- Why is the seat so far back? I thought I was the last person to drive this car. Why would I do this to myself?
- I’m so short! I can’t see anything! I am a child! Oh nevermind, i fixed it, I just bumped the mirror.
- Okay. Driving is super easy. Move cat! Oh my God, where is your self preservation! You should be afraid. Can I go yet? Are you still there cat? Oh, I see you.
- Am I on the right side of the road? Yeah, yeah. This is the side of the road I’m supposed to be on.
- There are no other cars… where is everyone? Has the apocalypse happened and I just didn’t notice? No, I would notice that.
- What if I am on the wrong side of the road and I just don’t know because there are no other cars? Is this the left or right? Which side am I supposed to be on?
- This could be how I die…
Just to clarify, I have never actually driven on the wrong side of the road, I’m a pretty safe driver. But the left and right confusion is real and it is something that I worry about every single time that I drive. I think I’ve mentioned this in blogs before and I know some other people with dyslexia who also get left and right confused.
Yesterday, after going to the store I realized, yet again, just how much a person can be affected by a learning disability. Growing up, at some point I got the idea in my head that since it was a learning disability, dyslexia wouldn’t affect me once I graduated. Part of me was really looking forward to being done with school so I would also be done with dyslexia. But here I am, done with school and still struggling. Just on a trip to the grocery store, I mixed up right and left, missed a turn because I thought the sign said something different, picked up the wrong kind of oil because I couldn’t read the hand written list I was given, and handed the cashier the wrong amount of money.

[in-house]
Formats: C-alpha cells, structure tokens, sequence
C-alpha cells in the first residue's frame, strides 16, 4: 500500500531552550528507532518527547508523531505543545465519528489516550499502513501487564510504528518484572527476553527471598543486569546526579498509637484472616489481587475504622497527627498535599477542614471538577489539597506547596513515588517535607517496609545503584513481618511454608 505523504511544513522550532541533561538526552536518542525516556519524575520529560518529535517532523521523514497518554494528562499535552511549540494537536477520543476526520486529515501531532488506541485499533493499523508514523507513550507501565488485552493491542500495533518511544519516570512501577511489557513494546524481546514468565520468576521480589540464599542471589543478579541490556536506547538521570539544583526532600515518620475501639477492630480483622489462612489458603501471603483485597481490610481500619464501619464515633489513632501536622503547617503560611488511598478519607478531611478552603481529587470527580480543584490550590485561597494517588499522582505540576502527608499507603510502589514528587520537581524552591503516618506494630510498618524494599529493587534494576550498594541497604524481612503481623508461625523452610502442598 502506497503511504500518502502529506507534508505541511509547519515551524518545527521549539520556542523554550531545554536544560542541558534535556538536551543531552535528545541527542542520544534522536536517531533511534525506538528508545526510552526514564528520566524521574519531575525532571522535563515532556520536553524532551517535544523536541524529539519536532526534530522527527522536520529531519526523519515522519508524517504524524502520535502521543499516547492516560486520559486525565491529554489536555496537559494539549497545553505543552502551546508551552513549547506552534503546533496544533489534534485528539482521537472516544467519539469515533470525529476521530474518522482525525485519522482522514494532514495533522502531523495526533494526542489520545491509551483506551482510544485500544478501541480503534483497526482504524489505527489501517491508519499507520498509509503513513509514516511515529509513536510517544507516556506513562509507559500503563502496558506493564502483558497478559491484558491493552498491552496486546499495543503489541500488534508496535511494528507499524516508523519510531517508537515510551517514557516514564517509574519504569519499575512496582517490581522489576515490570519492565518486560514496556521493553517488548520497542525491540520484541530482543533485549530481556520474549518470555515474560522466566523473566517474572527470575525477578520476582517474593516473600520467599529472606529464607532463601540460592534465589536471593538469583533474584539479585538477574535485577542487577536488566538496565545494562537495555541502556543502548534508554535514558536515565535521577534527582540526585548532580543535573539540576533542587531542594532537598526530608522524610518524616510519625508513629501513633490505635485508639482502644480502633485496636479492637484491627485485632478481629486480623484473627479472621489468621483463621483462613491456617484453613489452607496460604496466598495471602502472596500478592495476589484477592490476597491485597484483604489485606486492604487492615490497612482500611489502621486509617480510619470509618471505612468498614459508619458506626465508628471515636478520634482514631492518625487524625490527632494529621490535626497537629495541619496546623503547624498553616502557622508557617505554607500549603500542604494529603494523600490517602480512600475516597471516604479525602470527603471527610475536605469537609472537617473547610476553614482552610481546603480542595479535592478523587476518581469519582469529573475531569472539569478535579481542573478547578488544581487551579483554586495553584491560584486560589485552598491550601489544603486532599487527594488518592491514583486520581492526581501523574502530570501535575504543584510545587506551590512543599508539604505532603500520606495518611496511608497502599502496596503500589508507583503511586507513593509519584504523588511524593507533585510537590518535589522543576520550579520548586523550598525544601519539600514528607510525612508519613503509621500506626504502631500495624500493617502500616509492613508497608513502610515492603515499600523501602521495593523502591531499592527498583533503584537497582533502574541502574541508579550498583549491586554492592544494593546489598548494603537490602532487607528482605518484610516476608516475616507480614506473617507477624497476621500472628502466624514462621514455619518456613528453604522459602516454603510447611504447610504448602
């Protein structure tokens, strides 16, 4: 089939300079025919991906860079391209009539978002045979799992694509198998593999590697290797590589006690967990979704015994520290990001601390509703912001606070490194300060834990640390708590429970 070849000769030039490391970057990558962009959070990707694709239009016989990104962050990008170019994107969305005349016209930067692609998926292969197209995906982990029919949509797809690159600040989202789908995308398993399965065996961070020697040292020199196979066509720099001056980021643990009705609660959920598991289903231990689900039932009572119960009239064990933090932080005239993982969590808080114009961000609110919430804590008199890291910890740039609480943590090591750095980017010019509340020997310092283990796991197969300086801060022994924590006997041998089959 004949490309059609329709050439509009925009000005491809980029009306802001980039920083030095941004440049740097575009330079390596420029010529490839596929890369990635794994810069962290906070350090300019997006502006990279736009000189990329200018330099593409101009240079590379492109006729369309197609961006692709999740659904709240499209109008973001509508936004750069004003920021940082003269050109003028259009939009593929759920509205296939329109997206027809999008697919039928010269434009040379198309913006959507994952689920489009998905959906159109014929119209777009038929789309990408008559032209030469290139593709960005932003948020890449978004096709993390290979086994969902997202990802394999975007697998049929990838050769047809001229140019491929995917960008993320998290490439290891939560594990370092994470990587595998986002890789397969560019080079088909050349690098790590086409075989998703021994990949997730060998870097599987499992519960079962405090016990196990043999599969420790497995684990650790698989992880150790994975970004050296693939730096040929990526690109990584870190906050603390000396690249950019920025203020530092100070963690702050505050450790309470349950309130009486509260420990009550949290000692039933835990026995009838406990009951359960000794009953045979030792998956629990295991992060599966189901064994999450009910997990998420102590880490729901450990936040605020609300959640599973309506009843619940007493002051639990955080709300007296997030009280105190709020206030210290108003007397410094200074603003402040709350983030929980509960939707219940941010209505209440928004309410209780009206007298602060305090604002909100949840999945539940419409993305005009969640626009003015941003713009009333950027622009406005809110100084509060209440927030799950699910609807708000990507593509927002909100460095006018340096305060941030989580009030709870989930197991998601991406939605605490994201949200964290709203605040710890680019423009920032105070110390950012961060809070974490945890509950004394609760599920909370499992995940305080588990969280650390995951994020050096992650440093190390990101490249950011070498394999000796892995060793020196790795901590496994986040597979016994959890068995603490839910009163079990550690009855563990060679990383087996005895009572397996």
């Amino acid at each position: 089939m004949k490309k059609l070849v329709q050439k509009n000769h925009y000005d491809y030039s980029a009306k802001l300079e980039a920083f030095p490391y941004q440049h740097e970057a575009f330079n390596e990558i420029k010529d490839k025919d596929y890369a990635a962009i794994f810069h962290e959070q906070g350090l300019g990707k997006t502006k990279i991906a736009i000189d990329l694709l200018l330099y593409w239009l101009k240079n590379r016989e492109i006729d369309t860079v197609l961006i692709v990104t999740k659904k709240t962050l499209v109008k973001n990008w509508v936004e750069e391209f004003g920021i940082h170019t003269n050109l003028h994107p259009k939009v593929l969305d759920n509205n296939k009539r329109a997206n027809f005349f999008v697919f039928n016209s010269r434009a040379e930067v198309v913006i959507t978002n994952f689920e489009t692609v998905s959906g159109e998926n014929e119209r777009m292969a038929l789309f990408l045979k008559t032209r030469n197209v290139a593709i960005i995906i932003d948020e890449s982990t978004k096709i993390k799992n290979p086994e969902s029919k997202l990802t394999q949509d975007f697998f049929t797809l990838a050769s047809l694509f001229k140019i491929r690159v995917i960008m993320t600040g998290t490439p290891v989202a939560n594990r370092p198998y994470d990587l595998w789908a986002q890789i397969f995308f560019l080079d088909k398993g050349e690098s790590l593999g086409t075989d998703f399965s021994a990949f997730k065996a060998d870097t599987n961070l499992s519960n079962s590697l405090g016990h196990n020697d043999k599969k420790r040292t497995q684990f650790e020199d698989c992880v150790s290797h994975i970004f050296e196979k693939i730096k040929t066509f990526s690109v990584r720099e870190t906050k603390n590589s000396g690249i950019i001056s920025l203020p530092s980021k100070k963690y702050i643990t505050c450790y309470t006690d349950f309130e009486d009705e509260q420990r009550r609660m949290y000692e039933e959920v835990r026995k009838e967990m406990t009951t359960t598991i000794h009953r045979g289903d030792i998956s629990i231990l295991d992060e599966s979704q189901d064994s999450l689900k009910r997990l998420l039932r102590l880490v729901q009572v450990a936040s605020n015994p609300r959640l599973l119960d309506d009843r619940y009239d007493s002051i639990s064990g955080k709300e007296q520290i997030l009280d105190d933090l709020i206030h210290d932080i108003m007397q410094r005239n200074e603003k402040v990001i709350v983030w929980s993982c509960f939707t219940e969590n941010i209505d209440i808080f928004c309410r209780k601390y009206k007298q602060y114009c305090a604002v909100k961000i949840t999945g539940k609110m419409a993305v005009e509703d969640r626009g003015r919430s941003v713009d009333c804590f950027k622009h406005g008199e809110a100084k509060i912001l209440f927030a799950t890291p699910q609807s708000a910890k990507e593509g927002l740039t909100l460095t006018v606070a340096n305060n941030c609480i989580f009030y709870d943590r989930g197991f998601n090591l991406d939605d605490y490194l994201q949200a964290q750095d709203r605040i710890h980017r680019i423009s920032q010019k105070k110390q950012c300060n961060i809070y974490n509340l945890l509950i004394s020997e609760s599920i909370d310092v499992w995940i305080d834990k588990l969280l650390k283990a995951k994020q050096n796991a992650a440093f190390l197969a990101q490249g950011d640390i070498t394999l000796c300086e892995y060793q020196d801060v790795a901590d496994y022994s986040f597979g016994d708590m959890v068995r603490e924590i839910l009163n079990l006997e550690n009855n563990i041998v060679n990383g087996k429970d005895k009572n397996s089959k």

Yesterday was a bit of a slap in the face reminder that learning disabilities are disabilities. They don’t just affect classroom learning. They affect you everyday. Sometimes in little ways sometimes in bigger ways. Regardless, they are always there and will always be there.
Your abilities and disabilities are what make you you. Even though it can be frustrating, I am thankful for the way my brain works. I believe that I am this way for a reason, even if I can’t understand that reason. And I believe that you are you for a reason, whoever you are and whatever you think is wrong with you, remember that that thing adds to the beauty and uniqueness of you.